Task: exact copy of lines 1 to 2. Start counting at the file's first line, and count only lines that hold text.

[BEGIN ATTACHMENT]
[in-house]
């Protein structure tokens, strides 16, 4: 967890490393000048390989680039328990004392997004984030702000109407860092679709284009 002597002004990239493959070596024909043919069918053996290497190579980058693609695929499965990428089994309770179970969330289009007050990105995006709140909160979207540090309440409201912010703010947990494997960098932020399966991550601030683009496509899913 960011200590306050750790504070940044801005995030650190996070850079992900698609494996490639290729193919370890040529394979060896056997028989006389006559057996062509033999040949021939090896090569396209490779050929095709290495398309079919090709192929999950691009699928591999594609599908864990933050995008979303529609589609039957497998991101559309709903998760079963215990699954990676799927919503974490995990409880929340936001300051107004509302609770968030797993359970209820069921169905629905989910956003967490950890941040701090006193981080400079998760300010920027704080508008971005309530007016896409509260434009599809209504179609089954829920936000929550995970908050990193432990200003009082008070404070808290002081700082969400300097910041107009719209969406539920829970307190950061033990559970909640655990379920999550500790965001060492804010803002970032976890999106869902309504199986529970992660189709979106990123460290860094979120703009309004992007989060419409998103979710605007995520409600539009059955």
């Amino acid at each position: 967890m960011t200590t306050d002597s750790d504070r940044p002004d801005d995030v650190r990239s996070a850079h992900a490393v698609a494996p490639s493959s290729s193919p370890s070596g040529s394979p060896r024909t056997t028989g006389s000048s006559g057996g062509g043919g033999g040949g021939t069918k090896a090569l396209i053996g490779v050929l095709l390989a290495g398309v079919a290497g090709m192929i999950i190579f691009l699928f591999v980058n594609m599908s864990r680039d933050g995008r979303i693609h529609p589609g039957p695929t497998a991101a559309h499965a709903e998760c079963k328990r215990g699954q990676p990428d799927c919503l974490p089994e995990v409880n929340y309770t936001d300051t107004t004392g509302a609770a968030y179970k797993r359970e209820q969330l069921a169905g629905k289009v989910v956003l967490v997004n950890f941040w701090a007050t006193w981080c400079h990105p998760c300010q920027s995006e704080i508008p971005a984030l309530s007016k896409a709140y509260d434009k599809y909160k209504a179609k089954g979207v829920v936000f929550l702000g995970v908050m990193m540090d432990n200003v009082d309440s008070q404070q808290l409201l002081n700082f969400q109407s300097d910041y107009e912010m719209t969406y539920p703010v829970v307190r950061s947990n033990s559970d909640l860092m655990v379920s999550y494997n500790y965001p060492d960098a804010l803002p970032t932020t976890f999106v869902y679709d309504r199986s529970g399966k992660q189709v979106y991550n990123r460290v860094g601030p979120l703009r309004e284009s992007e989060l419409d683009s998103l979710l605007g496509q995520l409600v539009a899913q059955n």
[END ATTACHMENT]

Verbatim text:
[in-house]
């Protein structure tokens, strides 16, 4: 967890490393000048390989680039328990004392997004984030702000109407860092679709284009 002597002004990239493959070596024909043919069918053996290497190579980058693609695929499965990428089994309770179970969330289009007050990105995006709140909160979207540090309440409201912010703010947990494997960098932020399966991550601030683009496509899913 960011200590306050750790504070940044801005995030650190996070850079992900698609494996490639290729193919370890040529394979060896056997028989006389006559057996062509033999040949021939090896090569396209490779050929095709290495398309079919090709192929999950691009699928591999594609599908864990933050995008979303529609589609039957497998991101559309709903998760079963215990699954990676799927919503974490995990409880929340936001300051107004509302609770968030797993359970209820069921169905629905989910956003967490950890941040701090006193981080400079998760300010920027704080508008971005309530007016896409509260434009599809209504179609089954829920936000929550995970908050990193432990200003009082008070404070808290002081700082969400300097910041107009719209969406539920829970307190950061033990559970909640655990379920999550500790965001060492804010803002970032976890999106869902309504199986529970992660189709979106990123460290860094979120703009309004992007989060419409998103979710605007995520409600539009059955």